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23 November 2017

Ocean Stories: what it’s really like to work on the world’s seas

Water is second only to outer-space for attracting rapt sub-poetry.

By Antonia Quirke

Along the concrete wharves of Puerto de Malaga looms a cruise ship, in water the colour of lavender. There’s movement around the immense hull, just beneath the surface, a swarming and teeming. Sticking my head over the pontoon for a closer look I see something that seems entirely improbable: catfish. Tons of them. Fat and busy, nibbling at any kelp-clumps. Sometimes vessels here are filled with (dead) fish, Atlantic cod and crab kept on ice for the insatiable dining-rooms of the cruiser – mobile freezers, idling under an electric-blue sky. Much of the stock inside is caught as far away as the Grand Banks of Newfoundland.

“You always think about distance and directions on water,” someone muses in the first of a four-part series about working life on the world’s seas (BBC World Service, 22 November, 1.30pm). “Where the wind is coming from. What’s in that direction? Or that one? Always looking beyond the horizon.” This was the one wistful line in a programme more efficient and useful, less sentimental and subjective, than most things made about the ocean. (Water is second only to outer-space for attracting rapt sub-poetry.)

We heard that the average age of a fisherman in Newfoundland is now 60, and that young women are, for the first time, going out en masse in boats professionally – for centuries a female on water was considered bad luck, or “jinkers”. In Reykjavík, the economic crisis of a decade ago was solved in part (again by women) by implementing a “100 per cent fish” movement – utilising every element of any fish already caught, most profitably the skin, grinding it into collagen supplements and expensive serums, or treating it to make accessories.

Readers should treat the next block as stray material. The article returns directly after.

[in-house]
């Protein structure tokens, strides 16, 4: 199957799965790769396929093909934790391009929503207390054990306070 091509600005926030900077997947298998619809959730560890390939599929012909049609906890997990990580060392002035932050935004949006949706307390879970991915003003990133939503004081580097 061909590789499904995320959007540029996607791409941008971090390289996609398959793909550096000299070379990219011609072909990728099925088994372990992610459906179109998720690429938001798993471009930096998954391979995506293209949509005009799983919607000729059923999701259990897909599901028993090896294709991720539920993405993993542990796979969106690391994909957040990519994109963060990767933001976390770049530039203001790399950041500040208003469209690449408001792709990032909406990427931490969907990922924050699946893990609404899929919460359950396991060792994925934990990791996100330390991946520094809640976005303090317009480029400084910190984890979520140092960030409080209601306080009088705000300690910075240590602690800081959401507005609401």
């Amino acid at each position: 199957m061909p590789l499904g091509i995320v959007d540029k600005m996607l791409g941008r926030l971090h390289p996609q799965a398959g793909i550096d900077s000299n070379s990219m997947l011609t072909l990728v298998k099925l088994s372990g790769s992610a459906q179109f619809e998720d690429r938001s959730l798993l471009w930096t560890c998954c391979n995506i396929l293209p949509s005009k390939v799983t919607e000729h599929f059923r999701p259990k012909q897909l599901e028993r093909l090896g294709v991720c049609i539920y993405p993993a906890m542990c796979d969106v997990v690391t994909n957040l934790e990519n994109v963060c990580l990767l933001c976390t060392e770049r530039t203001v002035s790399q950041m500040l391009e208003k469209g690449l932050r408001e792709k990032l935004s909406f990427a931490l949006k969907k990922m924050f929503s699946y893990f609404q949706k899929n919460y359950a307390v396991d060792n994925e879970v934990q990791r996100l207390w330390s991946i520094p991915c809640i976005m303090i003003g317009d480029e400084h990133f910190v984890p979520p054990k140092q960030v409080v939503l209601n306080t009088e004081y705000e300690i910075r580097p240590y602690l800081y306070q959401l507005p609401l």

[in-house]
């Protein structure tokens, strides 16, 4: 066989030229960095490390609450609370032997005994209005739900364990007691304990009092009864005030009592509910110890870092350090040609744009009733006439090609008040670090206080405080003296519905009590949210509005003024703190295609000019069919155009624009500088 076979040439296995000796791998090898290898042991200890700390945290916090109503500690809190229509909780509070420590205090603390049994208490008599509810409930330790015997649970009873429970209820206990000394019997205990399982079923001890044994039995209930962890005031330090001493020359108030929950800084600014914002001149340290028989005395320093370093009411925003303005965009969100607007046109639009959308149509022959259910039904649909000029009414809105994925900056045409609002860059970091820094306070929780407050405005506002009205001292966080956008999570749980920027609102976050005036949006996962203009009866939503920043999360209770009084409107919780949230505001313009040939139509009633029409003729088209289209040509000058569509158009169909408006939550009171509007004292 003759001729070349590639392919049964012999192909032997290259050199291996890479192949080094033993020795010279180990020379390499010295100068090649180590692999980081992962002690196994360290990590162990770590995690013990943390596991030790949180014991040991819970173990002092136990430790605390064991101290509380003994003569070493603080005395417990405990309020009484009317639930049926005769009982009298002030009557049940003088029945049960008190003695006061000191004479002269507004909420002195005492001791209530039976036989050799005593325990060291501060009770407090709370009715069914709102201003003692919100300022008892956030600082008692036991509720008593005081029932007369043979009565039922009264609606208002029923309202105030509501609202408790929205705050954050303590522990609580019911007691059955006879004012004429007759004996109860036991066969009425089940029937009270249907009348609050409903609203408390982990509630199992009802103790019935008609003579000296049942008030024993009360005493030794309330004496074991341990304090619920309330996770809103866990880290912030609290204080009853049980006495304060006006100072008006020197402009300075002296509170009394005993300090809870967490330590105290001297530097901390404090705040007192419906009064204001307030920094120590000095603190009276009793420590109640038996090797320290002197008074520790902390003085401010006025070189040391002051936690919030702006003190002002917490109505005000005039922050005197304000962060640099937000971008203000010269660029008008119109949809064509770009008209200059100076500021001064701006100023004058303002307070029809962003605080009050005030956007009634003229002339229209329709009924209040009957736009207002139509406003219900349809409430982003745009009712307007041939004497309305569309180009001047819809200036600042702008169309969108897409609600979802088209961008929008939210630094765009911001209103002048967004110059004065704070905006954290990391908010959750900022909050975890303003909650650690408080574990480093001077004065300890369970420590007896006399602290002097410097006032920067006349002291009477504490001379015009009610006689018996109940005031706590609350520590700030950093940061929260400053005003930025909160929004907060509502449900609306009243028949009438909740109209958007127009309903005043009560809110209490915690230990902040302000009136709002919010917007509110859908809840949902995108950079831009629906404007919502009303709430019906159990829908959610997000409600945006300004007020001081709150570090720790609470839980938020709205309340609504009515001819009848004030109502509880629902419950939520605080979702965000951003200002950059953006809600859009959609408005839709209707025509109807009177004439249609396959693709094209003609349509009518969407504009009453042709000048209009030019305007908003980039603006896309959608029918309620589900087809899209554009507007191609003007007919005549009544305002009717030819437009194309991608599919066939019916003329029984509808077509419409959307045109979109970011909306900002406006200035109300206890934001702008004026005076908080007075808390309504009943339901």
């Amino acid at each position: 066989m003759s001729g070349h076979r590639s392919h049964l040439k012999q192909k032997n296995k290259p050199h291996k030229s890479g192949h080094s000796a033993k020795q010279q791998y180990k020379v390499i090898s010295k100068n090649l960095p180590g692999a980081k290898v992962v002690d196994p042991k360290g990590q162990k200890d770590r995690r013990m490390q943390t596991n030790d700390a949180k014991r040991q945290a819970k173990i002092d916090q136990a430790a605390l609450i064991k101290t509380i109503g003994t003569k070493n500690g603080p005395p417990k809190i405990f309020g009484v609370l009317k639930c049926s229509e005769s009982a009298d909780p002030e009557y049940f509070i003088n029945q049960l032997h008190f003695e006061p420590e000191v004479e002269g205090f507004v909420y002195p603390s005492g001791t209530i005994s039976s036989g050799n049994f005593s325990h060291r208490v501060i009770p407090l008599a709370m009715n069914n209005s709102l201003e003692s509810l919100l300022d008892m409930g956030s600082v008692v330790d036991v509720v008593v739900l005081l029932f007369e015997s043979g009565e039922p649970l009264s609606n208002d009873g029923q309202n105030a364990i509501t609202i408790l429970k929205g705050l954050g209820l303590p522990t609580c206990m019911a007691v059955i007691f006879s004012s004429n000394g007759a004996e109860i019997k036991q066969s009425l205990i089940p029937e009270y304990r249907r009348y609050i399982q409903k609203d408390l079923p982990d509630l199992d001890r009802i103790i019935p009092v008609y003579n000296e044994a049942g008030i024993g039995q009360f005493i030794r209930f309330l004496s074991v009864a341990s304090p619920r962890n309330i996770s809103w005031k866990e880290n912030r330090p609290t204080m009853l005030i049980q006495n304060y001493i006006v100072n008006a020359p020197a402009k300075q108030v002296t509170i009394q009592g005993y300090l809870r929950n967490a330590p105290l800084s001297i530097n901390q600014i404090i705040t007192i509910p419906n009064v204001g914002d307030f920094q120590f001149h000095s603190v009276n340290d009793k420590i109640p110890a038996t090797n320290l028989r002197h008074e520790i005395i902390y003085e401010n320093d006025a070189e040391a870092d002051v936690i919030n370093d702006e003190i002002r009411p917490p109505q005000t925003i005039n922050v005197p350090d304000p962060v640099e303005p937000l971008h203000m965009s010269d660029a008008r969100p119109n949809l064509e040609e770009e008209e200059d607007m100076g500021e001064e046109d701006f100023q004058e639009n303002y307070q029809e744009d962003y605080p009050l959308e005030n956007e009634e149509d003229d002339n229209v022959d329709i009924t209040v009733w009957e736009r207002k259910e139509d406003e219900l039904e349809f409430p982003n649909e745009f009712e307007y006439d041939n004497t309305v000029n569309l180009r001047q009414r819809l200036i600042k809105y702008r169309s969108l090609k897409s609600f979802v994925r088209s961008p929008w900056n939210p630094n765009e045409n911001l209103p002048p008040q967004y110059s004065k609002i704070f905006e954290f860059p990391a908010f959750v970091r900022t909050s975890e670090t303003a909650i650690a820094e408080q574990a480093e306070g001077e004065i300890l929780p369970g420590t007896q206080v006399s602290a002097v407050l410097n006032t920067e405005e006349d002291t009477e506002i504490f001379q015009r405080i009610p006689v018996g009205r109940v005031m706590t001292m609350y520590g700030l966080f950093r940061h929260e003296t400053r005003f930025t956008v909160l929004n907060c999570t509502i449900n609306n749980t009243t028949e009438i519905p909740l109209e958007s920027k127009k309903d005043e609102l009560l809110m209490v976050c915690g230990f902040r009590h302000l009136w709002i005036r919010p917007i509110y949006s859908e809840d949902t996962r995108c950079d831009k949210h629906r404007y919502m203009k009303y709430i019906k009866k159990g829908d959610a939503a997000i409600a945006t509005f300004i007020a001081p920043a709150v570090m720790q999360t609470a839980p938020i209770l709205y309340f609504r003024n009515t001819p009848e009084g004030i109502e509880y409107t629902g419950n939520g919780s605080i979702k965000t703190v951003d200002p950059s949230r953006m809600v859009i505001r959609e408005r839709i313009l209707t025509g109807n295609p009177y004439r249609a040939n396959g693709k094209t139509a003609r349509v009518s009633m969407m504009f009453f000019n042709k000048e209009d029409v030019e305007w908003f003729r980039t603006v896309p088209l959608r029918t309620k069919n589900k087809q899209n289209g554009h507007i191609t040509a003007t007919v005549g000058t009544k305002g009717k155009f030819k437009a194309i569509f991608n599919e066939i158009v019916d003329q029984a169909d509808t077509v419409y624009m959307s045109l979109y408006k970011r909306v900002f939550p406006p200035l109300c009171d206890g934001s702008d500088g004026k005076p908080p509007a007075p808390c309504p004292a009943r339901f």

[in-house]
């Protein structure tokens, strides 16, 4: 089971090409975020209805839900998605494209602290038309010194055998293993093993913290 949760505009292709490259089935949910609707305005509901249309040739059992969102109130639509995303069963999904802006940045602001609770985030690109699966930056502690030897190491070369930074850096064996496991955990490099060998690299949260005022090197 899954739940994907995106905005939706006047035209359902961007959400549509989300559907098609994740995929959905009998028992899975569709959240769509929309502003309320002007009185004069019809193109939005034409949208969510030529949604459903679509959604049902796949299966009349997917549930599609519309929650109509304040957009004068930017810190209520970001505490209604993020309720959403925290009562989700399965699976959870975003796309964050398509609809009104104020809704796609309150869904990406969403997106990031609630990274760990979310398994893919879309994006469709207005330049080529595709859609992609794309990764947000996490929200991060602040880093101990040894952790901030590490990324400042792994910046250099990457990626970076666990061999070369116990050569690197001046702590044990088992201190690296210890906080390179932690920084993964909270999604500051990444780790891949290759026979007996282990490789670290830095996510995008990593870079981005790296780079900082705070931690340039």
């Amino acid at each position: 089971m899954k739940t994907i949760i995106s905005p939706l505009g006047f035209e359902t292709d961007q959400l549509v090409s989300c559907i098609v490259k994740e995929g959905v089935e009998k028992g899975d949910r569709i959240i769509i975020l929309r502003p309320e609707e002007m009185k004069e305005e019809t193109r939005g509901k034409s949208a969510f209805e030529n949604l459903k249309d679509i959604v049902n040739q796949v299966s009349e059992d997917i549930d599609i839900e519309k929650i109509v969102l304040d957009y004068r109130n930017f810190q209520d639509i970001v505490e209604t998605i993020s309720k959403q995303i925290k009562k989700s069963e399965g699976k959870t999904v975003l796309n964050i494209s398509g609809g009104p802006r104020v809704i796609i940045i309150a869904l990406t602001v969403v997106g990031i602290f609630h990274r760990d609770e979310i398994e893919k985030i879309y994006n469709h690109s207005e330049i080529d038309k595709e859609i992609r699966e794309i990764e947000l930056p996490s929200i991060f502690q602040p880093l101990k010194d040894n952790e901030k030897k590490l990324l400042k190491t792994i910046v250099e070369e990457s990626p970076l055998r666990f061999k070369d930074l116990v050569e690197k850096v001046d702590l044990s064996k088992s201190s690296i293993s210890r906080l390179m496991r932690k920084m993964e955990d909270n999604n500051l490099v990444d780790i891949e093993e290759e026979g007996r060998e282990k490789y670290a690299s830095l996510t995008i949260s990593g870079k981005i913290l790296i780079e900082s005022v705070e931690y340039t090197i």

A cod’s skin has small and immaculate scales that can be turned into an iridescent leather. Dried salmon looks like snakeskin. Perch hide is thick, with an effect not unlike a crocodile’s.

In Malaga, the shore cleaners are blaring Radio Ora on their phones, Sergio Dalmar singing voluptuous regret as men in epaulets hurry on board (“To dance/Just like the sea dances with the dolphins”). The shattering tremor of the ship’s horn and the catfish are gone. Nothing but the sound of a jackhammering starboard turbine, as the vessel departs, white and immense as a cloud. 

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This article appears in the 22 Nov 2017 issue of the New Statesman, Europe: the new disorder

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